Fright Club: 1, 2, or 3 Person Casts

Fuzzy math takes over as we count cast members and celebrate minimalist films that can seep into your nightmares with the help of very few performers. There are some great options, but here are our six favorites films with 1, 2, or 3 people in the cast.

Thanks Fright Clubber Michael for the topic!

6. Hard Candy (2005)

It would be two years before Elliot Paige burst into public consciousness as the hilarious and pregnant teen in Juno–still a kid getting herself into trouble, I guess. But the trouble in Hard Candy is tougher to manage.

Paige is a force of nature, playing off Patrick Wilson in a cat-and-mouse game where roles are flexible. Director David Slade keeps tensions ratcheted up to an unbearable level while Brian Nelson (who collaborated with Spade on the underappreciated vampire flick 30 Days of Night) twists the knife in a script as sharp and shady as these actors are wily and hard edged. It’s a breathless exploration of all that’s bad in the world.

5. Buried (2010)

If you’re claustrophobic, you might want to sit this one out. A tour de force meant to unveil Ryan Reynolds’s skill as an actor, Buried spends a breathless 95 minutes inside a coffin with the lanky Canadian, who’s left his quips on the surface.

Writer Chris Spalding stretches credibility as he tries to keep the crises lively, which is unfortunate because the simple story and Reynolds’s raw delivery makes this a gut-wrenching experience.

4. Creep (2014)

This true two-man show boasts dark and twisted humor, a great jump scare, and a truly exceptional mask.

Writer/director Patrick Brice plays Aaron, hapless videographer seeking work, thrills, maybe even love. He answers an ad to record Josef (Mark Duplass) at home, and then on the road. The film toys with that inner warning you hear and then choose to ignore.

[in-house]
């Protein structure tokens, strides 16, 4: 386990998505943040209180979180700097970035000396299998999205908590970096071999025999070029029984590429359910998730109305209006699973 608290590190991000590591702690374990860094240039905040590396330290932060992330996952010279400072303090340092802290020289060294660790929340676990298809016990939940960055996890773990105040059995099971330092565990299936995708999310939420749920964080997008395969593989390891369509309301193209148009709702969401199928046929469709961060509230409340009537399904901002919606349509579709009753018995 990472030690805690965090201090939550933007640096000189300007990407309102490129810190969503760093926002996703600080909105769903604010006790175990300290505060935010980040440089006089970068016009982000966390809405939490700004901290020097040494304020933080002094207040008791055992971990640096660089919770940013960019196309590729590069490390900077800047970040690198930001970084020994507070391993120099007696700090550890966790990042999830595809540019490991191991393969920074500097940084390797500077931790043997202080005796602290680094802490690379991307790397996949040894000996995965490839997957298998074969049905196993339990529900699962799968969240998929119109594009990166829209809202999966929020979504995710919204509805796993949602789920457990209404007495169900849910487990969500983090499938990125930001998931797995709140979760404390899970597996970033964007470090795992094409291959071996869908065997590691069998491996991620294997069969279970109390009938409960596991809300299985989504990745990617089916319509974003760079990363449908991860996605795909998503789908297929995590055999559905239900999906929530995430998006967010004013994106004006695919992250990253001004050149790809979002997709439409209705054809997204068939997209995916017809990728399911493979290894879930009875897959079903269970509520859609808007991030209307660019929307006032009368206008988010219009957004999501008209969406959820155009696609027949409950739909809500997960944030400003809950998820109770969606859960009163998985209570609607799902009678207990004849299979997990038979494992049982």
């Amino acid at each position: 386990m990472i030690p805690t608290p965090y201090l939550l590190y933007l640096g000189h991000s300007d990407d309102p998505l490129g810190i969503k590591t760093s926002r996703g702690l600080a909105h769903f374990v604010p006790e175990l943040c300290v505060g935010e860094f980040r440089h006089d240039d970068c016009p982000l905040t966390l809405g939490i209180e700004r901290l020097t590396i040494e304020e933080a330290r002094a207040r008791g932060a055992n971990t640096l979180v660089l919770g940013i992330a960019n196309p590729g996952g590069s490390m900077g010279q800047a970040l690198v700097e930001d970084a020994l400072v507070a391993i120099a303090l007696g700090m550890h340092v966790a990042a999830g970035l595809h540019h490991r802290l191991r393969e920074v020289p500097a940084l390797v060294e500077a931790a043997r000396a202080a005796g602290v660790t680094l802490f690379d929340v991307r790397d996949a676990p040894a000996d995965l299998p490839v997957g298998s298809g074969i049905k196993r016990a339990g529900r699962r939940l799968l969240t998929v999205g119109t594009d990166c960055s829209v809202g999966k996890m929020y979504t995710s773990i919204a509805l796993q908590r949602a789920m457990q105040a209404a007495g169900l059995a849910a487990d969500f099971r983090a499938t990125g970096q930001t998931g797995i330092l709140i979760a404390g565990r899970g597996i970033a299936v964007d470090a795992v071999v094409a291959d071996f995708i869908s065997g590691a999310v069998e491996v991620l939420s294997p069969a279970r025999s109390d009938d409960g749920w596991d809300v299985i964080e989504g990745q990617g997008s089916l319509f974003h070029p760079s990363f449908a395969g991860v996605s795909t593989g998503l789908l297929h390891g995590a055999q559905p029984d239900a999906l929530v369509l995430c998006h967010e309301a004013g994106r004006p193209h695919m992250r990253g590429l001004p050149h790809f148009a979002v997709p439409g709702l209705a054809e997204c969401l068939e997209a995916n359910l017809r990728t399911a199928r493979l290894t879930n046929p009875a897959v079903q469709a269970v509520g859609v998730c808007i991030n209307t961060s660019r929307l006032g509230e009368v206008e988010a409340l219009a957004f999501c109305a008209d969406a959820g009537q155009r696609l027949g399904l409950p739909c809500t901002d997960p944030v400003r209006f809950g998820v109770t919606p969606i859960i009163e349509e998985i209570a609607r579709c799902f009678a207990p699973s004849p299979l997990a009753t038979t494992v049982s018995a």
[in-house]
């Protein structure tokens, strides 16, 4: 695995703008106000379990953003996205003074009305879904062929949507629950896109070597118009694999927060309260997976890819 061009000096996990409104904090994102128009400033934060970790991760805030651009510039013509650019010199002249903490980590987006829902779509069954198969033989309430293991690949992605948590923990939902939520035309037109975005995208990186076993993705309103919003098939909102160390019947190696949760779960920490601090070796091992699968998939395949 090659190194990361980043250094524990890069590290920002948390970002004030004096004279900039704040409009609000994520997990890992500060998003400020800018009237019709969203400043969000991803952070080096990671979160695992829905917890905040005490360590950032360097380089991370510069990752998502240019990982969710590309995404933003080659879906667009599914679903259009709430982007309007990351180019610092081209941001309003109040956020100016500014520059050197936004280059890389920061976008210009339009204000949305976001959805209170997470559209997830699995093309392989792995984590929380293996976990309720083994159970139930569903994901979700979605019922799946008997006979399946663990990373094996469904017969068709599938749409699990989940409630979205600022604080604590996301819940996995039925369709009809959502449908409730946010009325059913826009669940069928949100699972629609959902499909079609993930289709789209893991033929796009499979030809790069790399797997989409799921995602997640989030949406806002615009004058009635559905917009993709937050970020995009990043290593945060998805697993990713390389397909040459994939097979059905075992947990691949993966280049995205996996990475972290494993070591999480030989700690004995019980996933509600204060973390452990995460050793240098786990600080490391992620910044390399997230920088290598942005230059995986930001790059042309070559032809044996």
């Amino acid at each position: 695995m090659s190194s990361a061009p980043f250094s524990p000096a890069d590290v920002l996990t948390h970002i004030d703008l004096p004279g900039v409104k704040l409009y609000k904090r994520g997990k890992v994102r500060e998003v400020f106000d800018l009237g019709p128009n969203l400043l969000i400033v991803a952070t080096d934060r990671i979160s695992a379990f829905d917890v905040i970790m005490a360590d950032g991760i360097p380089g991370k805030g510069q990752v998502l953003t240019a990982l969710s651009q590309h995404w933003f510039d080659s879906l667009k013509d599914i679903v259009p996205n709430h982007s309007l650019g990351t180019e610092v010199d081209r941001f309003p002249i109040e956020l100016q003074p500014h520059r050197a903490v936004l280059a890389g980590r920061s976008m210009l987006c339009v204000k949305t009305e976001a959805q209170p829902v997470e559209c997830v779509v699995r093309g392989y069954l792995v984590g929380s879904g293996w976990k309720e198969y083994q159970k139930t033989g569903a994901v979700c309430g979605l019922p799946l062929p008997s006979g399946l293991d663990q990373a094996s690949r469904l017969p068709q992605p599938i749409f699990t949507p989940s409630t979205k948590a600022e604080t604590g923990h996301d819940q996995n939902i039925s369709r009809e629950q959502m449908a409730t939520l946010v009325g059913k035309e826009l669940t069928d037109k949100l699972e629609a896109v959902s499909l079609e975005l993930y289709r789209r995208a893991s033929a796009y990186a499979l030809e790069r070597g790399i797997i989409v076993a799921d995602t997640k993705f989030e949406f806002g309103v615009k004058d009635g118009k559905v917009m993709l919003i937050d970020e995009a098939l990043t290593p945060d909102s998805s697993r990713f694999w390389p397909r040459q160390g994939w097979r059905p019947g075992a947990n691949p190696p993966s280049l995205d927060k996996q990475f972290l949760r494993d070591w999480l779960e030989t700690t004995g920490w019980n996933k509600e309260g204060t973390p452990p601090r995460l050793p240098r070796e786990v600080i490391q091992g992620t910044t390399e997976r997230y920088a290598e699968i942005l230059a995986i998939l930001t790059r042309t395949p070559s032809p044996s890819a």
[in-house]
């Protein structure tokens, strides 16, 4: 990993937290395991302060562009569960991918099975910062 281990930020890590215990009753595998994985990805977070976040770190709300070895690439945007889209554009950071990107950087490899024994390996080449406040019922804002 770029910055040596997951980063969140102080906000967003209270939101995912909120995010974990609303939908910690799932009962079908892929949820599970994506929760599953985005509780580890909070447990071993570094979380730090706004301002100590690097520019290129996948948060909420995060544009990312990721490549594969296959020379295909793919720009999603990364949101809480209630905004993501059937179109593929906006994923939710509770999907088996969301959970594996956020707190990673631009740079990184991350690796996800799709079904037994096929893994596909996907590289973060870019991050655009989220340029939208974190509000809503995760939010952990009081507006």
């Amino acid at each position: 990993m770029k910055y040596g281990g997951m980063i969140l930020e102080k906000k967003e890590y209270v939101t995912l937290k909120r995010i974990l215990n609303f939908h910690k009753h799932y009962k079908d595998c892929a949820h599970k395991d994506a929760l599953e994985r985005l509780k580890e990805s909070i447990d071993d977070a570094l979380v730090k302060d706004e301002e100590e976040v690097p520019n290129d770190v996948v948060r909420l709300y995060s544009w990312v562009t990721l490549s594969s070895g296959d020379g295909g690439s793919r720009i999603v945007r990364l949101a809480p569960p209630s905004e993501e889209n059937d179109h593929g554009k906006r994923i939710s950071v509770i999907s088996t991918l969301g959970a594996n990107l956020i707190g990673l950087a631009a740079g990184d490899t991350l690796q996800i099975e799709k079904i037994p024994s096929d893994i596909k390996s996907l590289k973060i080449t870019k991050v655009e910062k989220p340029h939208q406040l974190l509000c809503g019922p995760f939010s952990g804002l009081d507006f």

Duplass has an incredible aptitude for pushing boundaries just enough to prick that inner voice but not quite enough to guarantee that you’ll head for the exit. As red flag after red flag go unheeded, Brice unveils more and more chilling detail.

3. 10 Cloverfield Lane (2016)

This one is a threesome. Well, not if Howard (a glorious John Goodman) has anything to say about it.

The feature debut from director Dan Trachtenberg toys with the idea of an alien invasion (or some kind of chemical warfare), but it keeps you snugly indoors with Howard and his guests Michelle (Mary Elizabeth Winstead) and Emmett (John Gallagher Jr.). Guess which one Howard doesn’t really want around?

The trio of performances compel your attention, even in the few down moments. This is a tight, taut thrill ride—even if it is confined to one guy’s basement.

2. Antichrist (2009)

Boy, Charlotte Gainsbourg and Willem Dafoe are a one/two punch in this one. A married couple overcoming the guilt and desperate grief of their son’s death, the two make some increasingly dreadful decisions.

Alone in their apartment, the two bodies take up much of the screen. Once we move to the cabin in the woods, the colors become deeper and darker, the atmosphere denser, and the actors appear almost tiny and insignificant inside all this throbbing, living nature. Both performances are jarring and fantastic in a movie quite unlike any other.

1. The Lighthouse (2019)

The one thing you just don’t do as you descend into madness is spill your beans.

Dafoe again, this time with Robert Pattinson as his wickie mate in one of the most fascinating examinations of power shifts in horror history. Gorgeously photographed in black and white and boasting 2019’s best sound design, The Lighthouse offers these two actors plenty to work with.

But in the end, it’s the performances that kill you. Madness!